Today, Folasade Helen Adu, the artist better known as Sade, turns 60. Born to a British mother and Nigerian father, the songstress never intended to become a music icon. In her early days she went to fashion school in London, had a brief career as a model, and eventually formed the band Sade. The band found success with the instant classic 1984’s “Smooth Operator,” turning Sade herself into a music superstar and a reluctant fashion icon.
In 1988, after three sold-out nights at Radio City Music Hall, the elusive pop singer sat down with writer Vince Aletti for our 1988 November issue. In honor of Lady Sade’s birthday, we revisit the best moments from her Interview cover story, where she opens up about her love for dancing, the tabloids, Prince, and why she “would never go to the Limelight.”
VINCE ALETTI: Did you go out dancing?
SADE: Yes. I think maybe because we were quite deprived of music, when my brother and I grew up and discovered it, we really got excited by it. We had three records in the house when we were young: the soundtrack to Oliver —
SADE: Yeah, very inspiring. [sings] “Whe-e-e-e-ere is love?” And we had Dinah Washington’s Greatest Hits and Sinatra and Basie.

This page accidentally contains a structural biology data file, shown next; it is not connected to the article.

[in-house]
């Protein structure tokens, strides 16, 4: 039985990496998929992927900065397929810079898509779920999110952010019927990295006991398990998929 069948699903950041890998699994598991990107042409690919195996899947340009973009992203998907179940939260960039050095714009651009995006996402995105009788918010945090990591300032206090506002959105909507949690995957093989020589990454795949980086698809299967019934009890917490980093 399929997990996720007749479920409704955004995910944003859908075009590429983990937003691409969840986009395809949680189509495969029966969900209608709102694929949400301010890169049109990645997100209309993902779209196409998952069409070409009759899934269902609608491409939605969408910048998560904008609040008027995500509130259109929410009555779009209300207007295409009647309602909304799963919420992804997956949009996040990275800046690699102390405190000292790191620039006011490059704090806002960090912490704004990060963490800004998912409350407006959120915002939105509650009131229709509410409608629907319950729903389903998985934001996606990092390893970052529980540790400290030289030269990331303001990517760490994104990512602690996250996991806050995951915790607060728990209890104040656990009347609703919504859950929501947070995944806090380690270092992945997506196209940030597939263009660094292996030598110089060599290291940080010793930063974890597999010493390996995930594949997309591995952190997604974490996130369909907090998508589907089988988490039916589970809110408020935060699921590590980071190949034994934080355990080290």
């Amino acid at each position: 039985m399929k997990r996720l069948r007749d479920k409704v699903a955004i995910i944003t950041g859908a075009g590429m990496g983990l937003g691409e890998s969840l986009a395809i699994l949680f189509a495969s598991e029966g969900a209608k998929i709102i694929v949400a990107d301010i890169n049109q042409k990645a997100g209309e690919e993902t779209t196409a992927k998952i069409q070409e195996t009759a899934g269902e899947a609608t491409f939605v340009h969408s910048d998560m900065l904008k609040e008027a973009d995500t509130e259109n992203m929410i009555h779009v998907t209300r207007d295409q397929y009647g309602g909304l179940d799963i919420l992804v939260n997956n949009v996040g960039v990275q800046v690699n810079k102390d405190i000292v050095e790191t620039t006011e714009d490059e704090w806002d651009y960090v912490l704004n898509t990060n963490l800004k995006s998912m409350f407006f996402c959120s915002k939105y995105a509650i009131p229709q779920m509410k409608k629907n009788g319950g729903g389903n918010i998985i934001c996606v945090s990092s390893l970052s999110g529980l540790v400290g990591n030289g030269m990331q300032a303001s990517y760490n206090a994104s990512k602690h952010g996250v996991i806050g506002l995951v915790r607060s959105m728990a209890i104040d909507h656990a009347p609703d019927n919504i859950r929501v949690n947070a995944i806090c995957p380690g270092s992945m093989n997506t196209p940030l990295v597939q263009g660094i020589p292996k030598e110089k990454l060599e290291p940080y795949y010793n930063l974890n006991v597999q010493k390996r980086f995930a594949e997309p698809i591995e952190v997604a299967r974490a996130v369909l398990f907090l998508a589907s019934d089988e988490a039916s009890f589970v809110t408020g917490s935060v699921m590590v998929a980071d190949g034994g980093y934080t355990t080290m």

ALETTI: Well, it’s not as bad as it could have been.
SADE: It’s not too bad, but we didn’t have a record player. That’s the problem. We had a sewing machine. [laughs] Eventually my brother bought a record player. I suppose I started going out to dance when I was 14 or 15. I was lucky. My brother was three years older, and when he was 17, he started to drive, so he could take me places. Otherwise, I would have been dependent on public transport, which would have been impossible, since there was practically none.
ALETTI: Did you have to go far?
SADE: Yeah, to go to a decent club, we used to go about 14 miles away, to a town called Ipswich. There was an American air base there, and they had all the good imported records. Unfortunately, you’d get accosted by the airmen, so I didn’t go there very regularly. They’d think, these young girls, they can’t have come here to listen to the music; they’ve come to look for the men — and we had come to listen to the music. There was one other club where they played really brilliant music, and you could safely go there. It was quite young and casual.